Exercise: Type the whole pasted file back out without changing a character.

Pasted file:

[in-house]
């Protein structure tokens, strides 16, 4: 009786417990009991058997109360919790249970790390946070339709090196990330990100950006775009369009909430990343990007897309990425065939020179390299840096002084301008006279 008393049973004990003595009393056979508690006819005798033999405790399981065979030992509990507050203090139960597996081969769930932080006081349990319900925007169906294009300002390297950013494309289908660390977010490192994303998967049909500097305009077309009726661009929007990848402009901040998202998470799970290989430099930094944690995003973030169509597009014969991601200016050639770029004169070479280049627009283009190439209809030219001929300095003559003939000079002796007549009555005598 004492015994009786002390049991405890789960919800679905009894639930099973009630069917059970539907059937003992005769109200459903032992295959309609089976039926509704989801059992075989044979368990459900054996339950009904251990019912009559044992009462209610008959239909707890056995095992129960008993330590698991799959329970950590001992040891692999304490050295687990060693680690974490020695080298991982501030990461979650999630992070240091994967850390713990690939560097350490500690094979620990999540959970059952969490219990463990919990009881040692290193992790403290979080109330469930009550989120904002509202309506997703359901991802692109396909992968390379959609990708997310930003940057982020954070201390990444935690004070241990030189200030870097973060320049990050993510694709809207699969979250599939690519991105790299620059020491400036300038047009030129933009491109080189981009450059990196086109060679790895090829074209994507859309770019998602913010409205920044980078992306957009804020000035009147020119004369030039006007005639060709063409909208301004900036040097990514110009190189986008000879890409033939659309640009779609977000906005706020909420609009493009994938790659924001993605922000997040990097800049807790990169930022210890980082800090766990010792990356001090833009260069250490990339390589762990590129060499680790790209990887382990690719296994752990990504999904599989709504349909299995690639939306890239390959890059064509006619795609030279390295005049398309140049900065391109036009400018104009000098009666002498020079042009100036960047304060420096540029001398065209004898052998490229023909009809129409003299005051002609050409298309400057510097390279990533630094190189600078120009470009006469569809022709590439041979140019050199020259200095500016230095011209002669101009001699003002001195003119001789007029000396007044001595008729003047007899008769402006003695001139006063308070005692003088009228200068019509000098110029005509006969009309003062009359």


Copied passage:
[in-house]
């Protein structure tokens, strides 16, 4: 009786417990009991058997109360919790249970790390946070339709090196990330990100950006775009369009909430990343990007897309990425065939020179390299840096002084301008006279 008393049973004990003595009393056979508690006819005798033999405790399981065979030992509990507050203090139960597996081969769930932080006081349990319900925007169906294009300002390297950013494309289908660390977010490192994303998967049909500097305009077309009726661009929007990848402009901040998202998470799970290989430099930094944690995003973030169509597009014969991601200016050639770029004169070479280049627009283009190439209809030219001929300095003559003939000079002796007549009555005598 004492015994009786002390049991405890789960919800679905009894639930099973009630069917059970539907059937003992005769109200459903032992295959309609089976039926509704989801059992075989044979368990459900054996339950009904251990019912009559044992009462209610008959239909707890056995095992129960008993330590698991799959329970950590001992040891692999304490050295687990060693680690974490020695080298991982501030990461979650999630992070240091994967850390713990690939560097350490500690094979620990999540959970059952969490219990463990919990009881040692290193992790403290979080109330469930009550989120904002509202309506997703359901991802692109396909992968390379959609990708997310930003940057982020954070201390990444935690004070241990030189200030870097973060320049990050993510694709809207699969979250599939690519991105790299620059020491400036300038047009030129933009491109080189981009450059990196086109060679790895090829074209994507859309770019998602913010409205920044980078992306957009804020000035009147020119004369030039006007005639060709063409909208301004900036040097990514110009190189986008000879890409033939659309640009779609977000906005706020909420609009493009994938790659924001993605922000997040990097800049807790990169930022210890980082800090766990010792990356001090833009260069250490990339390589762990590129060499680790790209990887382990690719296994752990990504999904599989709504349909299995690639939306890239390959890059064509006619795609030279390295005049398309140049900065391109036009400018104009000098009666002498020079042009100036960047304060420096540029001398065209004898052998490229023909009809129409003299005051002609050409298309400057510097390279990533630094190189600078120009470009006469569809022709590439041979140019050199020259200095500016230095011209002669101009001699003002001195003119001789007029000396007044001595008729003047007899008769402006003695001139006063308070005692003088009228200068019509000098110029005509006969009309003062009359």